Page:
Vegan, vegetarian, flexitarian? What’s the best diet?

Sep 28, 2017 | 29 comments

Sunday October 1 2017 is World Vegetarian Day!

Founded in 1977 by the North American Vegetarian Society (NAVS) and endorsed by the International Vegetarian Union in 1978, October 1 is the kick-off of Vegetarian Awareness Month.

How can you eat more healthfully? In a Nutritional Update for Physicians on plant-based diet, the authors conclude that, “… the major benefits for patients who decide to start a plant-based diet are the possibility of reducing the number of medications they take to treat a variety of chronic conditions, lower weight, decreased risk of cancer, and a reduction in their risk from ischemic heart disease.”

Worried about not getting enough protein or energy from avoiding animal products? Many world-class athletes are vegans, including Carl Lewis and Martina Navratilova. John Lewis, athlete and vegan personal trainer, is also known as the “Badass Vegan.”

Going vegan isn’t for wimps.

Bill Clinton revealed his dietary change to a vegan diet in 2010.  He told CNN he made the decision to jump off the meat wagon after getting an ultimatum from his doctor — his blocked arteries needed treatment, Now!  He changed his diet and the resulting 30-pound-plus weight loss remains clearly visible today. He says he has a new lease on life, adding, I have so much more energy now! I feel great.

Clinton said that he knew he’d played “Russian roulette” with his life, tried to “diet” by cutting calories and dietary cholesterol, but the improvement wasn’t enough. So, he said, That’s when I made a decision to really change.

Clinton’s plant-based regimen (Dr. Dean Ornish’s diet) was extremely low in all types of fat, providing less than 10% of his total calories each day. It’s a diet that, in clinical trials, has been shown to significantly lower blood cholesterol, and reverse atherosclerosis. And it worked for him.  Click here for more information.

However, All fats are NOT created equal

But only 10% of calories from fat? That’s awfully low.

Very low fat gets high ratings for heart disease and stroke, but very low rating for “easy to follow” and “long-term weight loss” (click here for the U.S. News 2017 Best Diets report). And studies link the no-fat craze to the explosion of obesity in the ‘80s. As Dr. Walter Willett, Harvard University nutrition professor and researcher said, “One of the most unfortunate unintended consequences of the fat-free crusade was the idea that if it wasn’t fat, it wouldn’t make you fat.” Read more here.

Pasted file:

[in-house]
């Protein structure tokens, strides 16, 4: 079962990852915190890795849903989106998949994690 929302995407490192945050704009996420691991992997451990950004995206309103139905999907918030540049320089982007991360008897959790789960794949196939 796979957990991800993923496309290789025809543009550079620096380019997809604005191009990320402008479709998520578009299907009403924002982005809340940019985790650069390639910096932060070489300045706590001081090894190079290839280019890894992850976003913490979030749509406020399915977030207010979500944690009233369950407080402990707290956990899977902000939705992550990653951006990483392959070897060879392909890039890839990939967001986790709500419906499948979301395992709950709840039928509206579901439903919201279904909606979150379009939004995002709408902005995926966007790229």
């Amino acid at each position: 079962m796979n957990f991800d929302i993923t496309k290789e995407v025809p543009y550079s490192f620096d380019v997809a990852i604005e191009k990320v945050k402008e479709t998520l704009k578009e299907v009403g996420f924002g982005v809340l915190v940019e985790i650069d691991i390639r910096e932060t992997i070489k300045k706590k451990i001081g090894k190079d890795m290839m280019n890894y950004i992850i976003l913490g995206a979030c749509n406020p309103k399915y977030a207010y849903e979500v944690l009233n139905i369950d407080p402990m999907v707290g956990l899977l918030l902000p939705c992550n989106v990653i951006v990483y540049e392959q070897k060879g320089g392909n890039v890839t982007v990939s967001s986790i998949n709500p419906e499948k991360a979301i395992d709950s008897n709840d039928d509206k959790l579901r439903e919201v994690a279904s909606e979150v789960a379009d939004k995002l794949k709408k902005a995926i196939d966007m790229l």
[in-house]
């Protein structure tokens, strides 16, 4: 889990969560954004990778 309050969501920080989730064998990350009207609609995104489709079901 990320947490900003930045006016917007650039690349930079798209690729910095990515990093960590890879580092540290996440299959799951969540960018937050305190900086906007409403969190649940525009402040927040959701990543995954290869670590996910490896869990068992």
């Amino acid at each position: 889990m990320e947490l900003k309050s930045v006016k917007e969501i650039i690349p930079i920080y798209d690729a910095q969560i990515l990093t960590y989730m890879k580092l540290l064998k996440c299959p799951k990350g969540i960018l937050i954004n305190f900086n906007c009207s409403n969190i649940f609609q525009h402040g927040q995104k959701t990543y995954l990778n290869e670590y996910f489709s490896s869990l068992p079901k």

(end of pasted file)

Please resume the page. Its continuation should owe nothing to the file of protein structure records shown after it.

Extremely low fat excludes most naturally occurring “healthy” fats from plants and fish — from salmon, trout, and sardines (sources of healthy omega-3 fatty acids).  You miss out on the healthful nutrients from other nuts, seeds, grains, avocado, and legumes.

And boring!  A very low-fat diet can make for a pretty unappetizing diet and may cause you to eat more of other (unhealthful) foods to create a little excitement.

Clinton has changed his eating habits lately to include some fish and poultry too and he continues to maintain his weight loss and heart health.

Take some advice from food and opinion writer Mark Bittman, who suggests a lifestyle modification, not a complete change. He generally eats only plant foods during the day and says that being a part-time vegan gets you a better diet without feeling that you can’t eat anything but plant foods.

Bittman says, What seems to happen to people (who change their diets) is that they are more conscious about the choices they make, as they feel better about eating more plants and less of other stuff, their dinners become more moderate, too.

The reports just eating less meat has a protective effect and report on a National Cancer Institute study of 500,000 people found that those who ate the most red meat daily were 30 percent more likely to die of any cause during a 10-year period than were those who ate the least amount of red meat. Processed meats correlate most strongly with heart disease: sausage, luncheon meats and other processed meats are most risky.

A Healthier Environment

PETA (People for the Ethical Treatment of Animals) reports, “Raising animals for food requires massive amounts of land, food, energy, and water. The byproducts of animal agriculture pollute our air and waterways. By shunning animal products, vegetarians are de facto environmentalists.”